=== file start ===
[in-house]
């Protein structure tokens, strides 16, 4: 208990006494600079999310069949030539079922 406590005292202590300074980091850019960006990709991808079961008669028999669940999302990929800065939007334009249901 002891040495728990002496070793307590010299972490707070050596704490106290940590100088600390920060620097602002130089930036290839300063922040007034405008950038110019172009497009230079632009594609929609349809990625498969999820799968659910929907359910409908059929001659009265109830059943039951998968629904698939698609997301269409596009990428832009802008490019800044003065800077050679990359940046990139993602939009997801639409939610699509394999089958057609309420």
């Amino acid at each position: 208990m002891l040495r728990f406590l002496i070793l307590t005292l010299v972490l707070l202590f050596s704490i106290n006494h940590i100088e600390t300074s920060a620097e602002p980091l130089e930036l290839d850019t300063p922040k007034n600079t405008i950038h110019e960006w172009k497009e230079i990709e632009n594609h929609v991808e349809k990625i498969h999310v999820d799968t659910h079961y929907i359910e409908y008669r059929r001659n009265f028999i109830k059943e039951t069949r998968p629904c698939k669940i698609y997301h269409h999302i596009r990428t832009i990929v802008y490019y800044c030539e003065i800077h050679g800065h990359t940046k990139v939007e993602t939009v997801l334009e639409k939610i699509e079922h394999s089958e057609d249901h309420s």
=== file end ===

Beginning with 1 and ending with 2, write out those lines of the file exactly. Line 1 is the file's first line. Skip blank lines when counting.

[in-house]
């Protein structure tokens, strides 16, 4: 208990006494600079999310069949030539079922 406590005292202590300074980091850019960006990709991808079961008669028999669940999302990929800065939007334009249901 002891040495728990002496070793307590010299972490707070050596704490106290940590100088600390920060620097602002130089930036290839300063922040007034405008950038110019172009497009230079632009594609929609349809990625498969999820799968659910929907359910409908059929001659009265109830059943039951998968629904698939698609997301269409596009990428832009802008490019800044003065800077050679990359940046990139993602939009997801639409939610699509394999089958057609309420």